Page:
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Viral potato website goes on sale

A potato message from Potatoparcel.com
Source: Potatoparcel.com
A potato message from Potatoparcel.com

If you've ever dreamed of owning your own potato mailing website, now's your chance.

Alex Craig, a 24-year-old entrepreneur, decided to put his viral website up for auction after success left him feeling a little fried.

Potato Parcel, where users can ship message-inscribed potato across the country anonymously, went up for sale early Thursday on website marketplace Flippa.

"Flippa actually reached out to me, and they were just saying that the website has a lot of viral tension and asked if I was interested in the selling the site. And I gave it a lot of thought and consideration, and my life has just become potatoes, potatoes, potatoes."


Craig plans to use some of his earnings from the auction toward new website and app endeavors. The highest bid for the site is currently $10,000. Craig did not disclose the reserve price for Potato Parcel.

The site was previously placed up for bid in May, but failed to gain any traction. Craig said that he was hoping to boost publicity for the site and that the top bid had been $500.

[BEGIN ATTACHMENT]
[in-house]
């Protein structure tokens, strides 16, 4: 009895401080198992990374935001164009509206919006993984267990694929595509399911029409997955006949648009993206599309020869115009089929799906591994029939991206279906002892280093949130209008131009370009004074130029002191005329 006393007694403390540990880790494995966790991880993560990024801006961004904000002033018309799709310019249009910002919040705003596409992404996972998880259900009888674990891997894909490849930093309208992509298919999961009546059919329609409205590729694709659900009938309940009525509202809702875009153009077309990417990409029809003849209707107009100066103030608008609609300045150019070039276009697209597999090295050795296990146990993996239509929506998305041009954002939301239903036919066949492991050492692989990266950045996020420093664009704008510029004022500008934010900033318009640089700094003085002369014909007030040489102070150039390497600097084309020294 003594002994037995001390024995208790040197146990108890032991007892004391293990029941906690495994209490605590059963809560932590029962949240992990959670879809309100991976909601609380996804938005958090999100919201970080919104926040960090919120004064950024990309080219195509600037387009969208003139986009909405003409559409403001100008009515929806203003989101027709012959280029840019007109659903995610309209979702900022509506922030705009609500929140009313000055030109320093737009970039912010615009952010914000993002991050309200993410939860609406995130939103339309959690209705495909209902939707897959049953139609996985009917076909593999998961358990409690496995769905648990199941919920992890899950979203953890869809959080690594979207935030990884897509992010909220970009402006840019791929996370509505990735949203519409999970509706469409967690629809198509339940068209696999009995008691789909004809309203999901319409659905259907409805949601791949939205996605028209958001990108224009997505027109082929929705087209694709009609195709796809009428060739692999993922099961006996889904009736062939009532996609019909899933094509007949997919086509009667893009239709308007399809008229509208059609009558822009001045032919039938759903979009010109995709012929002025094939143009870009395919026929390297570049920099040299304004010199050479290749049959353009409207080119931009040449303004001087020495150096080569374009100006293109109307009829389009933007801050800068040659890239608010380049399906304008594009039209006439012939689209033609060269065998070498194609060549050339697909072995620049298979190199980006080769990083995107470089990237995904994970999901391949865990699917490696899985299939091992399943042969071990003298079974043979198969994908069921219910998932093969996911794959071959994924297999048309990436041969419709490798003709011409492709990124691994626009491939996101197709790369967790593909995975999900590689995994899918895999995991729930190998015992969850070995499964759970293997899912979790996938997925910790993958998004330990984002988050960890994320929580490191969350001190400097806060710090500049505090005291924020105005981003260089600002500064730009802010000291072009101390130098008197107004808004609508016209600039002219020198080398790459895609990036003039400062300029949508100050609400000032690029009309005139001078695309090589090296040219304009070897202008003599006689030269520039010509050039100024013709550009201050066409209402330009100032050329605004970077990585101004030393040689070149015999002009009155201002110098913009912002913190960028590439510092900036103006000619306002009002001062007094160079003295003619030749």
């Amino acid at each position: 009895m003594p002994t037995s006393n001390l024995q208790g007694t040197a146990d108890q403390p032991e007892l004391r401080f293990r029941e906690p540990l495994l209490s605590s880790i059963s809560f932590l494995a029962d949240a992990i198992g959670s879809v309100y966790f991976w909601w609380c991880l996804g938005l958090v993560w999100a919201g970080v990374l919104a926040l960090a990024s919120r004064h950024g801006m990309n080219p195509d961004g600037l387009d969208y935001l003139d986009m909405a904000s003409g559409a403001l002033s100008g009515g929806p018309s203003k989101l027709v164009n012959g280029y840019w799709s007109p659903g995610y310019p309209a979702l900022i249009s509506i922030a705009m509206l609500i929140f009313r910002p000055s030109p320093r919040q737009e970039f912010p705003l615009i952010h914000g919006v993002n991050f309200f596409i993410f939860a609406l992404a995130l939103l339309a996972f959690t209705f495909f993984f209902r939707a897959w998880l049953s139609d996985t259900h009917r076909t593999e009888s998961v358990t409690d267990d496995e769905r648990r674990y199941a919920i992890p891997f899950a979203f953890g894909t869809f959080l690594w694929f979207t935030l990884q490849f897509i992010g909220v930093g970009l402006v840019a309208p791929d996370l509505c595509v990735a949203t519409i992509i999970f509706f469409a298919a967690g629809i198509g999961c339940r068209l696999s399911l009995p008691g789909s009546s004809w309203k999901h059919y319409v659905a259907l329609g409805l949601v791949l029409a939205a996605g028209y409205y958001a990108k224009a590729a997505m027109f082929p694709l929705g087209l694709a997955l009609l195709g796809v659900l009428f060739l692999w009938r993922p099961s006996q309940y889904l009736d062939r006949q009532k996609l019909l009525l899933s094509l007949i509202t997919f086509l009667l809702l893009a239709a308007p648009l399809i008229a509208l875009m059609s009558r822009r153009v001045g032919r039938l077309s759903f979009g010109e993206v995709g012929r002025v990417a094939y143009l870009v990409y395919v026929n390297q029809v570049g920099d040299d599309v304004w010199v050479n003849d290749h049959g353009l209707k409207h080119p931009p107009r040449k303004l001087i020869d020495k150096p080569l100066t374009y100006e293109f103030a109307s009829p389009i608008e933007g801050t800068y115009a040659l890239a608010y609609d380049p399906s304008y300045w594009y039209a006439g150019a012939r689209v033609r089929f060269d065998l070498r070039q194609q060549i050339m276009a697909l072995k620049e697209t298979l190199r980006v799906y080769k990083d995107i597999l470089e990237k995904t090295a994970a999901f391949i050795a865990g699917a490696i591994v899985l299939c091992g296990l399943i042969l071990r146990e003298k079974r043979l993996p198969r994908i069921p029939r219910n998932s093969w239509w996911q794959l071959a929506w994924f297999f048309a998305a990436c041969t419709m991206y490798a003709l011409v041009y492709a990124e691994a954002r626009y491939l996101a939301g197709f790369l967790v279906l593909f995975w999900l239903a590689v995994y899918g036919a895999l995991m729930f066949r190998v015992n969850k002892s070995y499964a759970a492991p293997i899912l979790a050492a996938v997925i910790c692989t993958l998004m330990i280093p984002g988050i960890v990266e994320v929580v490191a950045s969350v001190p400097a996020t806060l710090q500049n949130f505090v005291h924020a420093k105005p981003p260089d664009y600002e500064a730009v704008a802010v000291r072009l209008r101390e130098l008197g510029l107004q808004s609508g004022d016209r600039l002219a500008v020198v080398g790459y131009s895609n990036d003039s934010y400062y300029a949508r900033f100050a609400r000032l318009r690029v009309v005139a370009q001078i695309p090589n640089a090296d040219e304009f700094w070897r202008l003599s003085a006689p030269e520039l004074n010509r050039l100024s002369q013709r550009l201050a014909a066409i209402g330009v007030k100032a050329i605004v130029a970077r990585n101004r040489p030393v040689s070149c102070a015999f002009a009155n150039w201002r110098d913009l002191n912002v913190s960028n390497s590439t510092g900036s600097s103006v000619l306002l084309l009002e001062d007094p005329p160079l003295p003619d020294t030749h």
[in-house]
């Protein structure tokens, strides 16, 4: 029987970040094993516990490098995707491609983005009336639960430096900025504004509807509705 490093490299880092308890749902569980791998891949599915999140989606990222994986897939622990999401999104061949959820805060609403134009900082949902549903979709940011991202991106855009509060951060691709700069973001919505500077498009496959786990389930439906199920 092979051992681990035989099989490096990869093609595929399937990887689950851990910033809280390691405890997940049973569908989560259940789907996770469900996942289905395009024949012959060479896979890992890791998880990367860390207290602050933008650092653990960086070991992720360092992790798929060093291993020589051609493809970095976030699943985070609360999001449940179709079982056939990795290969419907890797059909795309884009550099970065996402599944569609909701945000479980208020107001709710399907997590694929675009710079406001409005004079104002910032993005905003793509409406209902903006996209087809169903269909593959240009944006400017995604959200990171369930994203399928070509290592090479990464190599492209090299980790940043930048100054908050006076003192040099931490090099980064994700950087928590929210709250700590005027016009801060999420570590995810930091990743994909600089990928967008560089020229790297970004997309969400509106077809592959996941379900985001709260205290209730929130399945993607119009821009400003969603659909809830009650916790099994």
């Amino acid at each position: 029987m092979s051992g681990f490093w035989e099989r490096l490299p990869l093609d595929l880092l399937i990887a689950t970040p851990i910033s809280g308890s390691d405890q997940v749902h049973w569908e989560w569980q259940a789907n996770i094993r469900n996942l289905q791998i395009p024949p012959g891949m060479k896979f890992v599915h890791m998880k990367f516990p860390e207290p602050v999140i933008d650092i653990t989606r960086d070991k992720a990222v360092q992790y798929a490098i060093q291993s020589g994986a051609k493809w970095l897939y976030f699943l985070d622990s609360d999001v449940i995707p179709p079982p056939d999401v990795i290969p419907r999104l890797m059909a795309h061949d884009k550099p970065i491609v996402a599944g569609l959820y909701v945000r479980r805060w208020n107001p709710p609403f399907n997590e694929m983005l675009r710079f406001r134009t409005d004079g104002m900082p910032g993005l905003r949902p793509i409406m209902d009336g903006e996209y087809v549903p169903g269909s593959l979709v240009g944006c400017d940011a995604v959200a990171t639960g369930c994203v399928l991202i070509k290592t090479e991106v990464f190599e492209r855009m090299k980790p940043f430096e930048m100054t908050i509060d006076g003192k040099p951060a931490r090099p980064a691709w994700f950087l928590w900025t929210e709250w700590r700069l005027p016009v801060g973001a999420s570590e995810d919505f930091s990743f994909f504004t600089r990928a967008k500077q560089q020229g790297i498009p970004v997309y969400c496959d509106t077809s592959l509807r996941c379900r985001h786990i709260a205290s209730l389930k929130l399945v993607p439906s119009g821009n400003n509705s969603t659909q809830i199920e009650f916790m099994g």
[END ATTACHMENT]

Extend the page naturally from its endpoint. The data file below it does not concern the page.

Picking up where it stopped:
Flippa charges successfully sold sites a flat fee of 10 percent; a company rep says it has facilitated more than $154 million in sales since launching in 2009.

The platform is no stranger to auctioning off viral websites. Matthew Carpentor the creator of ShipYourEnemiesGlitter.com sold his site through Flippa for $85,000 in January.

"It really makes a lot of sense for an entrepreneur to step back and say, 'Yeah, I can get out now and hand this off to someone who can take it to the next level'," said Joseph Carroll, director of websites for Flippa.

Craig's Potato Parcel is not the first spud-inspired mailing service. Mail a Spud, which launched in 2014, ships potatoes with the address and stamps right on the skin. Although not part of the initial concept, the site recently began adding personal messages to their starchy packages.

"We love the business we are in and enjoy sending people potatoes," a spokesman from Mail a Spud told CNBC. "There are definitely no plans to sell Mail a Spud. Even if we were offered 10 times what the numbers say it should sell for we still wouldn't budge."